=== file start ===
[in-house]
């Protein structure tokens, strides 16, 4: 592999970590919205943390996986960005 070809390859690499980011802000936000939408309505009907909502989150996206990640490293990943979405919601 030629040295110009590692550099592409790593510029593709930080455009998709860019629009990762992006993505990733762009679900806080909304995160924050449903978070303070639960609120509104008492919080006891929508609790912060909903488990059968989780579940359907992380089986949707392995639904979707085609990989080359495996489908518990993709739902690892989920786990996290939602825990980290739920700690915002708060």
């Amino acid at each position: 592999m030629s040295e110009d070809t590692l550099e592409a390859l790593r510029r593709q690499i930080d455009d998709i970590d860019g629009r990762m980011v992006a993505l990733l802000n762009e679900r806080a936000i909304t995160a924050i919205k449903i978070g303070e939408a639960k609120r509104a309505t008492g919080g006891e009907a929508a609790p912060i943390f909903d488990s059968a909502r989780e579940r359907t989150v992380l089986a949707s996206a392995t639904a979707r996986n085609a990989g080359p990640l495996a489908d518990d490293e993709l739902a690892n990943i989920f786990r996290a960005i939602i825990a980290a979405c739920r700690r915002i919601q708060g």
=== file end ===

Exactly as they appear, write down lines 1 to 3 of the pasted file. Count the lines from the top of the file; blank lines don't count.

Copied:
[in-house]
């Protein structure tokens, strides 16, 4: 592999970590919205943390996986960005 070809390859690499980011802000936000939408309505009907909502989150996206990640490293990943979405919601 030629040295110009590692550099592409790593510029593709930080455009998709860019629009990762992006993505990733762009679900806080909304995160924050449903978070303070639960609120509104008492919080006891929508609790912060909903488990059968989780579940359907992380089986949707392995639904979707085609990989080359495996489908518990993709739902690892989920786990996290939602825990980290739920700690915002708060």
């Amino acid at each position: 592999m030629s040295e110009d070809t590692l550099e592409a390859l790593r510029r593709q690499i930080d455009d998709i970590d860019g629009r990762m980011v992006a993505l990733l802000n762009e679900r806080a936000i909304t995160a924050i919205k449903i978070g303070e939408a639960k609120r509104a309505t008492g919080g006891e009907a929508a609790p912060i943390f909903d488990s059968a909502r989780e579940r359907t989150v992380l089986a949707s996206a392995t639904a979707r996986n085609a990989g080359p990640l495996a489908d518990d490293e993709l739902a690892n990943i989920f786990r996290a960005i939602i825990a980290a979405c739920r700690r915002i919601q708060g």